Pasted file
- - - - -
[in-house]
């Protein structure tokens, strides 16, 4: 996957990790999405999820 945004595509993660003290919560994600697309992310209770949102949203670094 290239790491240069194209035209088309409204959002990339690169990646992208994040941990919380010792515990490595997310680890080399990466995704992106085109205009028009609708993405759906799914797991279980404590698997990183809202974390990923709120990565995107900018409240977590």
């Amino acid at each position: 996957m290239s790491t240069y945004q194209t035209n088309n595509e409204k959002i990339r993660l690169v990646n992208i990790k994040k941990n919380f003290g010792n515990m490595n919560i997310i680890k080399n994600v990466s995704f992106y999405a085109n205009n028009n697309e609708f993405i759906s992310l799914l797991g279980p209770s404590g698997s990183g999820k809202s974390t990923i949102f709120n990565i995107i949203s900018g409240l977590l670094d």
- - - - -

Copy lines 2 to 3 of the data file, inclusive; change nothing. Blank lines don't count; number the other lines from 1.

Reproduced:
């Protein structure tokens, strides 16, 4: 996957990790999405999820 945004595509993660003290919560994600697309992310209770949102949203670094 290239790491240069194209035209088309409204959002990339690169990646992208994040941990919380010792515990490595997310680890080399990466995704992106085109205009028009609708993405759906799914797991279980404590698997990183809202974390990923709120990565995107900018409240977590």
């Amino acid at each position: 996957m290239s790491t240069y945004q194209t035209n088309n595509e409204k959002i990339r993660l690169v990646n992208i990790k994040k941990n919380f003290g010792n515990m490595n919560i997310i680890k080399n994600v990466s995704f992106y999405a085109n205009n028009n697309e609708f993405i759906s992310l799914l797991g279980p209770s404590g698997s990183g999820k809202s974390t990923i949102f709120n990565i995107i949203s900018g409240l977590l670094d």